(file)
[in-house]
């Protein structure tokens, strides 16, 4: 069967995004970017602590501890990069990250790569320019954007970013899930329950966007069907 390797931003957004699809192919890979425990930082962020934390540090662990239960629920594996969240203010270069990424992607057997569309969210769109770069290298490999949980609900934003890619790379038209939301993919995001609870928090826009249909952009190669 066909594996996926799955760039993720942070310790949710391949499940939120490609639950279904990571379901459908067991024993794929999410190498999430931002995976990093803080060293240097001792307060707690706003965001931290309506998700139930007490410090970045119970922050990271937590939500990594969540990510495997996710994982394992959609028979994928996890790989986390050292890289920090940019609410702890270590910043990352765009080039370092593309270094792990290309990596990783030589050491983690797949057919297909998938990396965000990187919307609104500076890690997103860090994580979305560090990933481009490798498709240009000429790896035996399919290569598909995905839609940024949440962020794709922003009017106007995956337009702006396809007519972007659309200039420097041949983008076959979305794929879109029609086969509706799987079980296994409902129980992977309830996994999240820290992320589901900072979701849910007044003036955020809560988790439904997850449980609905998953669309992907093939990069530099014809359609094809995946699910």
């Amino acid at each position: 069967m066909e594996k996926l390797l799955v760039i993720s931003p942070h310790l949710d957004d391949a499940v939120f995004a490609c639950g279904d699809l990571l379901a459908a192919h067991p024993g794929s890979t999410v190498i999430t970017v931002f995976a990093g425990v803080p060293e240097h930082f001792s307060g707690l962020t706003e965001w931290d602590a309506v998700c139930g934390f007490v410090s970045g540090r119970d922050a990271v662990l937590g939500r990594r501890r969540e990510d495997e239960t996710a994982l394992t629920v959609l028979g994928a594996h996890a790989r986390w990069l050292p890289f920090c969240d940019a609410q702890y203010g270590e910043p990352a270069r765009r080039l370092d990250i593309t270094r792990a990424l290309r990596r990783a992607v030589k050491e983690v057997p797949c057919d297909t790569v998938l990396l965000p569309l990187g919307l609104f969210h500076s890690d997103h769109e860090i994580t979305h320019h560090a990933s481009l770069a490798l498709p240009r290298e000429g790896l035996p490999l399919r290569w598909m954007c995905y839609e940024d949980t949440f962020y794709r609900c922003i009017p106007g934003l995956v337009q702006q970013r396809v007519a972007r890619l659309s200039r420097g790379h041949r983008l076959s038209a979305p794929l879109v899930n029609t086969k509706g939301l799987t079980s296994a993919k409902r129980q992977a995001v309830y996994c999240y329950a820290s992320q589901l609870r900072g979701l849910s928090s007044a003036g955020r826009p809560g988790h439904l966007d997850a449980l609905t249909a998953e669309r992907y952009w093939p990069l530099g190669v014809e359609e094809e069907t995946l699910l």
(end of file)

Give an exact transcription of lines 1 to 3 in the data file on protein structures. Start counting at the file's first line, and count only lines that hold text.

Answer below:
[in-house]
């Protein structure tokens, strides 16, 4: 069967995004970017602590501890990069990250790569320019954007970013899930329950966007069907 390797931003957004699809192919890979425990930082962020934390540090662990239960629920594996969240203010270069990424992607057997569309969210769109770069290298490999949980609900934003890619790379038209939301993919995001609870928090826009249909952009190669 066909594996996926799955760039993720942070310790949710391949499940939120490609639950279904990571379901459908067991024993794929999410190498999430931002995976990093803080060293240097001792307060707690706003965001931290309506998700139930007490410090970045119970922050990271937590939500990594969540990510495997996710994982394992959609028979994928996890790989986390050292890289920090940019609410702890270590910043990352765009080039370092593309270094792990290309990596990783030589050491983690797949057919297909998938990396965000990187919307609104500076890690997103860090994580979305560090990933481009490798498709240009000429790896035996399919290569598909995905839609940024949440962020794709922003009017106007995956337009702006396809007519972007659309200039420097041949983008076959979305794929879109029609086969509706799987079980296994409902129980992977309830996994999240820290992320589901900072979701849910007044003036955020809560988790439904997850449980609905998953669309992907093939990069530099014809359609094809995946699910």
């Amino acid at each position: 069967m066909e594996k996926l390797l799955v760039i993720s931003p942070h310790l949710d957004d391949a499940v939120f995004a490609c639950g279904d699809l990571l379901a459908a192919h067991p024993g794929s890979t999410v190498i999430t970017v931002f995976a990093g425990v803080p060293e240097h930082f001792s307060g707690l962020t706003e965001w931290d602590a309506v998700c139930g934390f007490v410090s970045g540090r119970d922050a990271v662990l937590g939500r990594r501890r969540e990510d495997e239960t996710a994982l394992t629920v959609l028979g994928a594996h996890a790989r986390w990069l050292p890289f920090c969240d940019a609410q702890y203010g270590e910043p990352a270069r765009r080039l370092d990250i593309t270094r792990a990424l290309r990596r990783a992607v030589k050491e983690v057997p797949c057919d297909t790569v998938l990396l965000p569309l990187g919307l609104f969210h500076s890690d997103h769109e860090i994580t979305h320019h560090a990933s481009l770069a490798l498709p240009r290298e000429g790896l035996p490999l399919r290569w598909m954007c995905y839609e940024d949980t949440f962020y794709r609900c922003i009017p106007g934003l995956v337009q702006q970013r396809v007519a972007r890619l659309s200039r420097g790379h041949r983008l076959s038209a979305p794929l879109v899930n029609t086969k509706g939301l799987t079980s296994a993919k409902r129980q992977a995001v309830y996994c999240y329950a820290s992320q589901l609870r900072g979701l849910s928090s007044a003036g955020r826009p809560g988790h439904l966007d997850a449980l609905t249909a998953e669309r992907y952009w093939p990069l530099g190669v014809e359609e094809e069907t995946l699910l």